Stunning book! Essentialism: The Disciplined Pursuit of Less by Greg McKeown. On the off chance that you think less is lovely, this book is for you.
As a person, you have the energy of basic leadership. Choose what your motivation or objective is. Simply seek after just open doors and works that lead you to that solitary objective. Do you run your days or days keep running on you-it’s relies on you, genuinely?
As a negligible feeling of effects, don’t be reluctant to be inaccessible. It’s alright inaccessible for in some cases.
Since 2016, I’ve built up a propensity for journalizing. Keeping a diary and setting aside a few minutes to peruse is vital and positively affects our brain.
Direct quote takeaways:
“The word priority came into the English language in the 1400s. It was singular. It meant the very first or prior thing. It stayed singular for the next five hundred years. Only in the 1900s did we pluralize the term and start talking about priorities.”
“When we are unclear about our real purpose in life– in other words, when we don’t have a clear sense of our goals, our aspirations and our values– we make up our own social games. We waste time and energy on trying to look good in comparison to other people.”
“Apply the principle of zero-based budgeting” to your life and time. Don’t budget based on existing commitments- start from scratch.
Invaluable lessons learned, plans made, what remains is to execute them. “The life of an Essentialist is a life without regret “
“The life of an Essentialist is a life of meaning. It is life that really matters.”
“The problem with being sleep-deprived is that it compromises our ability to tell the difference, and thus our precious ability to prioritize.”
“When there is a serious lack of clarity about what the team stands for and what their goals and roles are, people experience confusion, stress, and frustration”
“If you have correctly identified what really matters, if you invest your time and energy in it, then it is difficult to regret the choices you make. You become proud of the life you have chosen to live.”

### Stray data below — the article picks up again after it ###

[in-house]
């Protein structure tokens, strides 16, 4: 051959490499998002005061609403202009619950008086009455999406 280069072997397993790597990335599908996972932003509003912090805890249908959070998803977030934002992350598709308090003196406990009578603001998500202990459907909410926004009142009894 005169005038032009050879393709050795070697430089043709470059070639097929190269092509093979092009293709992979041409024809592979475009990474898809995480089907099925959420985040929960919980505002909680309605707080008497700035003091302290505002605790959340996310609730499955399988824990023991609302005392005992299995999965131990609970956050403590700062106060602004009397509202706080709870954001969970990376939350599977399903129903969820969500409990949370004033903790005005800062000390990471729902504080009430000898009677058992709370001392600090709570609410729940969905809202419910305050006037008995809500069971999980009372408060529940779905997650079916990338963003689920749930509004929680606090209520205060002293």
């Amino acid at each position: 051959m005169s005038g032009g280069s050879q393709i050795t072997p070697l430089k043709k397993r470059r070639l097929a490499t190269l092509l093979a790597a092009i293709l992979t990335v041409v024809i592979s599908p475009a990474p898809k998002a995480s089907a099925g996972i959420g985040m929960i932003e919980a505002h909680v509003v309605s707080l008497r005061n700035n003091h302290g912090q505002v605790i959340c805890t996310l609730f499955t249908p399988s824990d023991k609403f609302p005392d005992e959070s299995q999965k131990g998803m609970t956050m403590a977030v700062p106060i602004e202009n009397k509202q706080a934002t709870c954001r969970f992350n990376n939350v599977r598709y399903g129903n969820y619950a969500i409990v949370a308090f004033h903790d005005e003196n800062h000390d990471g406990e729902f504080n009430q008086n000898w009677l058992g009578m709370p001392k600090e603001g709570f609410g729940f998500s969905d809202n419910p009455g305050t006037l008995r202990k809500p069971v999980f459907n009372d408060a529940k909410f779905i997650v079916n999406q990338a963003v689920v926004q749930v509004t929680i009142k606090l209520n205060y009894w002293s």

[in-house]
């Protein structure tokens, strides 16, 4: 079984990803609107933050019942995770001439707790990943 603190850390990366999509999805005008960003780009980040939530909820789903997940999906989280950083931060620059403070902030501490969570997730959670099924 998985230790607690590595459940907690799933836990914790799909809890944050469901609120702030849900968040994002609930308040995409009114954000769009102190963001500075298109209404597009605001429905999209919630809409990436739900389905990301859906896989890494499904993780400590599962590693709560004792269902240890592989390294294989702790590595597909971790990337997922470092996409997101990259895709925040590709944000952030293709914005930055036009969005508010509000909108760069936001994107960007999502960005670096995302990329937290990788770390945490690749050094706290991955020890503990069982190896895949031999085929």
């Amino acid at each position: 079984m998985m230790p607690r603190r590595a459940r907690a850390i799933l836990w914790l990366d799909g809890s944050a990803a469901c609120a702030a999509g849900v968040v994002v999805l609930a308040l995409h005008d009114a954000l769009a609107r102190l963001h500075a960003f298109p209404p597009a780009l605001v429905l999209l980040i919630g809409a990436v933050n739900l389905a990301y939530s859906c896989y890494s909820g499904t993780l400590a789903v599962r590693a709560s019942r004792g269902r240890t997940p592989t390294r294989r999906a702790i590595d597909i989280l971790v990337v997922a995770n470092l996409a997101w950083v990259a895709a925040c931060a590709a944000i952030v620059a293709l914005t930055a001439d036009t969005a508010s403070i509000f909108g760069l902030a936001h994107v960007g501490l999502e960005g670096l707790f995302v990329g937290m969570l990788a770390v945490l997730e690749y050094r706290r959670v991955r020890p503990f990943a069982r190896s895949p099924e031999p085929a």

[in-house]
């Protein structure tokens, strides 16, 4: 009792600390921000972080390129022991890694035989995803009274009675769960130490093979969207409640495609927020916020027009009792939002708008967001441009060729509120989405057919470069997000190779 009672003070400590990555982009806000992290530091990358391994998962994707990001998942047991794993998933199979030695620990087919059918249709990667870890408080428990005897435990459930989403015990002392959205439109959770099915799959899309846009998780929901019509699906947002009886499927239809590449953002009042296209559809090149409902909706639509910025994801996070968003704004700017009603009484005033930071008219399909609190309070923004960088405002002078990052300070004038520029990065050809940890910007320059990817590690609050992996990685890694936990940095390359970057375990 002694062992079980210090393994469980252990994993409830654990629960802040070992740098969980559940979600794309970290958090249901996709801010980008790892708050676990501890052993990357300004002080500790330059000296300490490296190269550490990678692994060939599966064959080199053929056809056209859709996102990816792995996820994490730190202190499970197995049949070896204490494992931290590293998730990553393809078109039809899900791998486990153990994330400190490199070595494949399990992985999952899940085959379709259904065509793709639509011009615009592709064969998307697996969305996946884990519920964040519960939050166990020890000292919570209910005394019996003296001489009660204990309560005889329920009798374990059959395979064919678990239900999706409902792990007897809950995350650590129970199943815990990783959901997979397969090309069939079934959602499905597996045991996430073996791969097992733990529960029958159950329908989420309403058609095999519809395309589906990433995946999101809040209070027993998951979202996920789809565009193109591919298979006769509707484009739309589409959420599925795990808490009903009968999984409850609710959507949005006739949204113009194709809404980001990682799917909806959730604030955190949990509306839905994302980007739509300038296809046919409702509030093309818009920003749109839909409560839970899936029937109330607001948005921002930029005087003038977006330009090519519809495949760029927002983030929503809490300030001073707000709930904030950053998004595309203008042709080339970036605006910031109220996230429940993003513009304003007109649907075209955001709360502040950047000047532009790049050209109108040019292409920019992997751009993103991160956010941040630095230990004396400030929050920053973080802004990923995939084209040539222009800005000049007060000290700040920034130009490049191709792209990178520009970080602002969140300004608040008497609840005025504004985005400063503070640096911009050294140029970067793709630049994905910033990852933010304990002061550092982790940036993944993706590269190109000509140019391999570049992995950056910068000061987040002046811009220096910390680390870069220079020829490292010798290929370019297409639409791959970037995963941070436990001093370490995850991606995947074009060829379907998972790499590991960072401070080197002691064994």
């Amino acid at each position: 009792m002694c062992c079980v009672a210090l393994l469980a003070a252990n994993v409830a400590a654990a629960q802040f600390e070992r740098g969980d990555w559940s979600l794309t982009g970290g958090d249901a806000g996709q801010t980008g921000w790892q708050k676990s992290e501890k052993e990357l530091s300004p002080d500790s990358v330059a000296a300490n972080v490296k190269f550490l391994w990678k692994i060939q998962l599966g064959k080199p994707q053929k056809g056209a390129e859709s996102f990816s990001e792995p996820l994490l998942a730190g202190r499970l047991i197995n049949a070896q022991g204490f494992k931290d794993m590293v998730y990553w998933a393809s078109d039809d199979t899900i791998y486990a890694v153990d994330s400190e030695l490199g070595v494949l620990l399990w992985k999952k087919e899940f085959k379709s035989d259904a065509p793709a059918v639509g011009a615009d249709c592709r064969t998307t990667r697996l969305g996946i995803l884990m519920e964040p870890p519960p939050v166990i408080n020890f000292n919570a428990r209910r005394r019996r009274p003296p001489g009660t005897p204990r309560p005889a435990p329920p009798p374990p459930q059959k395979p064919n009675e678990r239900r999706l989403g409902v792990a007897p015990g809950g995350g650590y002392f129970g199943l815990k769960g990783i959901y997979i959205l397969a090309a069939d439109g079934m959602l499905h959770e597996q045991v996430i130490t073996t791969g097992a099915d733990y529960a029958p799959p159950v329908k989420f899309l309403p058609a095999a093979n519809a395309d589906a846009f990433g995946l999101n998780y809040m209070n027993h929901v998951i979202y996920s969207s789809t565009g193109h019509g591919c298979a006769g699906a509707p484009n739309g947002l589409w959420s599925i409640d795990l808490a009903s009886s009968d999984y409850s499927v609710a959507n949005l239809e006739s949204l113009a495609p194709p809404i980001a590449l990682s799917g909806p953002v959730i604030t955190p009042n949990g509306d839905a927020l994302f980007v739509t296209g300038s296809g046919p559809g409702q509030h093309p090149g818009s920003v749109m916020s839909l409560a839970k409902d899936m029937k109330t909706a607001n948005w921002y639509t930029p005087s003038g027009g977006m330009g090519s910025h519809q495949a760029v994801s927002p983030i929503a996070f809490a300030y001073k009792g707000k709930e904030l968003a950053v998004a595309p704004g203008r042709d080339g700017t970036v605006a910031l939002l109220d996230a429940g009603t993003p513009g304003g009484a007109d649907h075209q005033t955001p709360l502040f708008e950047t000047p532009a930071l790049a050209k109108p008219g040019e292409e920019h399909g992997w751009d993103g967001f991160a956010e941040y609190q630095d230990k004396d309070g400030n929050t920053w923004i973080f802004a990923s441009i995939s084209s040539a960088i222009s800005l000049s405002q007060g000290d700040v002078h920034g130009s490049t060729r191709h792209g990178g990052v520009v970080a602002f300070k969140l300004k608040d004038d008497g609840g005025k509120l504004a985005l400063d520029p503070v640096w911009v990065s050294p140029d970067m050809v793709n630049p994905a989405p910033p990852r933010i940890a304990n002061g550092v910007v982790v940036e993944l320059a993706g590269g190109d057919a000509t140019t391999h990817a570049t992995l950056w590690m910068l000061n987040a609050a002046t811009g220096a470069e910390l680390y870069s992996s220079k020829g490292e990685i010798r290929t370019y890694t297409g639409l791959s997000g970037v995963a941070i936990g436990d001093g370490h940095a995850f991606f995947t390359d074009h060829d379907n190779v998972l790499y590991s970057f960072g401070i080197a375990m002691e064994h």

“Done is better than perfect.”
“There should be no shame in admitting to a mistake, after all, we really are only admitting that we are wiser than we once were.”
Some of my favorite bits of wisdom from inside include:
* Have extreme criteria for what you will say yes to
* Only say yes to those things that score a 9 or 10 out of 10
* Make more choices. Eliminate “have to” or “should”
* Use the delayed yes. “Let me get back to you.” Allow yourself space to say a graceful no.
* To counter the bias of “ownership,” ask yourself this question: If I didn’t already own this (or have this opportunity), how hard would I be willing to work to get it?
* Don’t mistake output with effort. Meaningful work doesn’t always produce immediately tangible results.
* Think “less but better”
* Explore a broad set of options, then choose one.
* Identify and remove whatever gets in the way of the Essential
* Create routines for doing anything that is essential
* JOMO = Joy of Missing Out. Make tradeoffs. Let excellent opportunities go. There will be more.
I wish there would a greater amount of system for applying standards like this. Some understanding of recognizing the Essential would be great. Likewise, I found the reward framework embraced in the significance of advance part somewhat basic and, non-useful over the long haul.
Stay cool. Embrace weird.
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